(Source: commons.wikimedia.org)

  7. Tatar [Tartar] Women of the Caucasus, Russian Empire - ca. 1895
[source: Library of Congress Photocrom collection]

    Tatar [Tartar] Women of the Caucasus, Russian Empire - ca. 1895

    [source: Library of Congress Photocrom collection]

  8. oldrags:

    Costumes worn to the Romanov Anniversary Ball in 1903.  The theme of the lavish masked ball was the reign of Alexei of Russia, second ruler of the Romanov dynasty (1645-1676).  Some guests went so far as to actually wear original costumes from the period that were being stored at the Kremlin.

    Click thumbnails for identification.

  9. Ainu man (left), and Nivkh (Gilyak) couple
The Sakhalin Island has been claimed and re-claimed and “repatriated” between Japan and Russia almost as often as the Rhineland between France and Germany. The Ainu are traditionally considered “Japanese”, and the Gilyak are traditionally considered “Russian”, but both are independent tribal cultures who had little need for such labels.
Ethnographic Description of the Peoples of Russia. Gustav-Fedor Khristianovich Pauly, 1862.

    Ainu man (left), and Nivkh (Gilyak) couple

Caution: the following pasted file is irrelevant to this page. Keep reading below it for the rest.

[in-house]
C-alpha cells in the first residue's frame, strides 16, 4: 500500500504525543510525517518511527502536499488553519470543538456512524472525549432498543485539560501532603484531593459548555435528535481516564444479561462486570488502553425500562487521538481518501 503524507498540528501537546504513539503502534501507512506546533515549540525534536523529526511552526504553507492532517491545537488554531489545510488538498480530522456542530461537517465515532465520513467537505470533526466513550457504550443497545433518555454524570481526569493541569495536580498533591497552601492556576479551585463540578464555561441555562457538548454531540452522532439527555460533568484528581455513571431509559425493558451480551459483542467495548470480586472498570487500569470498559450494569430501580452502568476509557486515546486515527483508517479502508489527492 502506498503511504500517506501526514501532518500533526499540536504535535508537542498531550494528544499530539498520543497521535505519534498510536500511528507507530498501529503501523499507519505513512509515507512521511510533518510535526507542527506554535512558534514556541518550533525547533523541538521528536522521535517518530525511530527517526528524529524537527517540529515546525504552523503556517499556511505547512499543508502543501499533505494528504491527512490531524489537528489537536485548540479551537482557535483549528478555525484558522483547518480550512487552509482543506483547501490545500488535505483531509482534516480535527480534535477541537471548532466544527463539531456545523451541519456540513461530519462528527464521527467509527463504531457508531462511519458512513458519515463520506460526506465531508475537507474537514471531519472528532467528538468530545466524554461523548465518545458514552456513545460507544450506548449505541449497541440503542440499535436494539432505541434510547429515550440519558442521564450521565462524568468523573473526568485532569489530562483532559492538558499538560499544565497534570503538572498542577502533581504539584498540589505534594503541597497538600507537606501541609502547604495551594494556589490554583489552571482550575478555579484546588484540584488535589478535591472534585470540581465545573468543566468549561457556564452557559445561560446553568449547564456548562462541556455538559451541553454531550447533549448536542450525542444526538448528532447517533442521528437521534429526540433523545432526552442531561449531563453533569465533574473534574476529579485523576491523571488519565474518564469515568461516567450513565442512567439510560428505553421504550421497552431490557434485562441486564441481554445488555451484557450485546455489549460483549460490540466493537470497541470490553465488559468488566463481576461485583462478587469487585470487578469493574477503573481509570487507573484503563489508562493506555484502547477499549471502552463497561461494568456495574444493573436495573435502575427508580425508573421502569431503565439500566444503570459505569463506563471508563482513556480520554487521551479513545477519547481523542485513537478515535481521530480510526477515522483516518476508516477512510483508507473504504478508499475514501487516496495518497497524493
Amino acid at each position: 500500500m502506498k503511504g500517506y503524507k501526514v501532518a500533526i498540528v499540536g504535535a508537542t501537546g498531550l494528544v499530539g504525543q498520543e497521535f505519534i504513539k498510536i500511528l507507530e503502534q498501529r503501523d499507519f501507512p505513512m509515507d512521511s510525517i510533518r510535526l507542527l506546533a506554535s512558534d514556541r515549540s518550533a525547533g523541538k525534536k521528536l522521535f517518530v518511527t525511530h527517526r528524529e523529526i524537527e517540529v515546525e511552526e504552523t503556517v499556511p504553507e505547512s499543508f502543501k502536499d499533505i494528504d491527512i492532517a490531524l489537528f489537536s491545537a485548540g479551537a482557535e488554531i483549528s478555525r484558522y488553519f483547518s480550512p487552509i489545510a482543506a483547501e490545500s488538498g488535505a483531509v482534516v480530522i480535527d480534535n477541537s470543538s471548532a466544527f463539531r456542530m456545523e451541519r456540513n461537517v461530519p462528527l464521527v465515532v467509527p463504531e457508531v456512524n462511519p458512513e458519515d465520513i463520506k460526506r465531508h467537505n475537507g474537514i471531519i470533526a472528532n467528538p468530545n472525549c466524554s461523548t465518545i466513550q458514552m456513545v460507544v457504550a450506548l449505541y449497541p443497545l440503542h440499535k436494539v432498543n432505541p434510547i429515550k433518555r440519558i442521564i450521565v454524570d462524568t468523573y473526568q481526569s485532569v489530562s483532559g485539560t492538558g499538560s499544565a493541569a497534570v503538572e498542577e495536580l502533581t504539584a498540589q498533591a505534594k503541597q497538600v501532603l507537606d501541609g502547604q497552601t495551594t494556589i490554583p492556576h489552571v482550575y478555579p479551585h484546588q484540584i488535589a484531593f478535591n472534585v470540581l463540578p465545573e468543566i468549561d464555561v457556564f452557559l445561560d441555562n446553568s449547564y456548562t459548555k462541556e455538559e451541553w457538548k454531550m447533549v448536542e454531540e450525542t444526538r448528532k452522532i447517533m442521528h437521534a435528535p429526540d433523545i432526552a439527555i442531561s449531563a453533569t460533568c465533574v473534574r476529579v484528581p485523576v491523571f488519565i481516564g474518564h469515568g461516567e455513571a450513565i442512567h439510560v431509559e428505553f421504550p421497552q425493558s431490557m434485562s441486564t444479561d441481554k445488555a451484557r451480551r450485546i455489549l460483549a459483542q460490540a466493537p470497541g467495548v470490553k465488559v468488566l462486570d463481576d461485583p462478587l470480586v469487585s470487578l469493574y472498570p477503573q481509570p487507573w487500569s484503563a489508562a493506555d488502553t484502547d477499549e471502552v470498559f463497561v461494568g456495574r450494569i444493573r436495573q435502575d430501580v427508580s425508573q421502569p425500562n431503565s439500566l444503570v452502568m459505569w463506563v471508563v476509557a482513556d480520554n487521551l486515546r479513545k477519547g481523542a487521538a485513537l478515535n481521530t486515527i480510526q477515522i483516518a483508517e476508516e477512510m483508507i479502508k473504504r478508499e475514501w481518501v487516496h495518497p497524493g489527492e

The Sakhalin Island has been claimed and re-claimed and “repatriated” between Japan and Russia almost as often as the Rhineland between France and Germany. The Ainu are traditionally considered “Japanese”, and the Gilyak are traditionally considered “Russian”, but both are independent tribal cultures who had little need for such labels.

    Ethnographic Description of the Peoples of Russia. Gustav-Fedor Khristianovich Pauly, 1862.

  10. oldrags:

Anna Pavlova in costume for her Russian dance, 1910’s-20’s
Her headdress is an elaborate version of what is known as a kokoshnik.

    oldrags:

    Anna Pavlova in costume for her Russian dance, 1910’s-20’s

    Her headdress is an elaborate version of what is known as a kokoshnik.

Imperial Theme by Kotoro